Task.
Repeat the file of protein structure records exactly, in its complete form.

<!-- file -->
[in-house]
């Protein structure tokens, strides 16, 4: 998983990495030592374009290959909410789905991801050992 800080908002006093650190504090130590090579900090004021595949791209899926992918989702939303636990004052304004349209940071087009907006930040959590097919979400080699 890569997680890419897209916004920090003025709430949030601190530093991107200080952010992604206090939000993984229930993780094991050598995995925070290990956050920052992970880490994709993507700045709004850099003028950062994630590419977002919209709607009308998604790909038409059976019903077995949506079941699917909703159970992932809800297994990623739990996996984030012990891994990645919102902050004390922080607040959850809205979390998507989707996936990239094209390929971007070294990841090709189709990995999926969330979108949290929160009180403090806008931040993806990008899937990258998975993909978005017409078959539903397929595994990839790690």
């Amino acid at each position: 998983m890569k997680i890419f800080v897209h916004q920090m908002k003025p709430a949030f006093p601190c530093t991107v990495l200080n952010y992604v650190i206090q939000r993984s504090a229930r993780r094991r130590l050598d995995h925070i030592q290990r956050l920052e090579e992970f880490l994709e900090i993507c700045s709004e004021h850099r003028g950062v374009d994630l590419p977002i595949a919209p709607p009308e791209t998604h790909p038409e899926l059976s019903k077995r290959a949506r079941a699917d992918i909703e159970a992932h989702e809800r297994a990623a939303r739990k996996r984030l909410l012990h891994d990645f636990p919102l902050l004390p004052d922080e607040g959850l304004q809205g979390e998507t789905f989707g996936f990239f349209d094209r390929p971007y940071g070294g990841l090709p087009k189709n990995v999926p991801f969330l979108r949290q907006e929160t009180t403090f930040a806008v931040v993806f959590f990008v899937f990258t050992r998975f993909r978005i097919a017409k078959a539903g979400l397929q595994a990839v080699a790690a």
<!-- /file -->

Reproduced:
[in-house]
């Protein structure tokens, strides 16, 4: 998983990495030592374009290959909410789905991801050992 800080908002006093650190504090130590090579900090004021595949791209899926992918989702939303636990004052304004349209940071087009907006930040959590097919979400080699 890569997680890419897209916004920090003025709430949030601190530093991107200080952010992604206090939000993984229930993780094991050598995995925070290990956050920052992970880490994709993507700045709004850099003028950062994630590419977002919209709607009308998604790909038409059976019903077995949506079941699917909703159970992932809800297994990623739990996996984030012990891994990645919102902050004390922080607040959850809205979390998507989707996936990239094209390929971007070294990841090709189709990995999926969330979108949290929160009180403090806008931040993806990008899937990258998975993909978005017409078959539903397929595994990839790690």
């Amino acid at each position: 998983m890569k997680i890419f800080v897209h916004q920090m908002k003025p709430a949030f006093p601190c530093t991107v990495l200080n952010y992604v650190i206090q939000r993984s504090a229930r993780r094991r130590l050598d995995h925070i030592q290990r956050l920052e090579e992970f880490l994709e900090i993507c700045s709004e004021h850099r003028g950062v374009d994630l590419p977002i595949a919209p709607p009308e791209t998604h790909p038409e899926l059976s019903k077995r290959a949506r079941a699917d992918i909703e159970a992932h989702e809800r297994a990623a939303r739990k996996r984030l909410l012990h891994d990645f636990p919102l902050l004390p004052d922080e607040g959850l304004q809205g979390e998507t789905f989707g996936f990239f349209d094209r390929p971007y940071g070294g990841l090709p087009k189709n990995v999926p991801f969330l979108r949290q907006e929160t009180t403090f930040a806008v931040v993806f959590f990008v899937f990258t050992r998975f993909r978005i097919a017409k078959a539903g979400l397929q595994a990839v080699a790690a």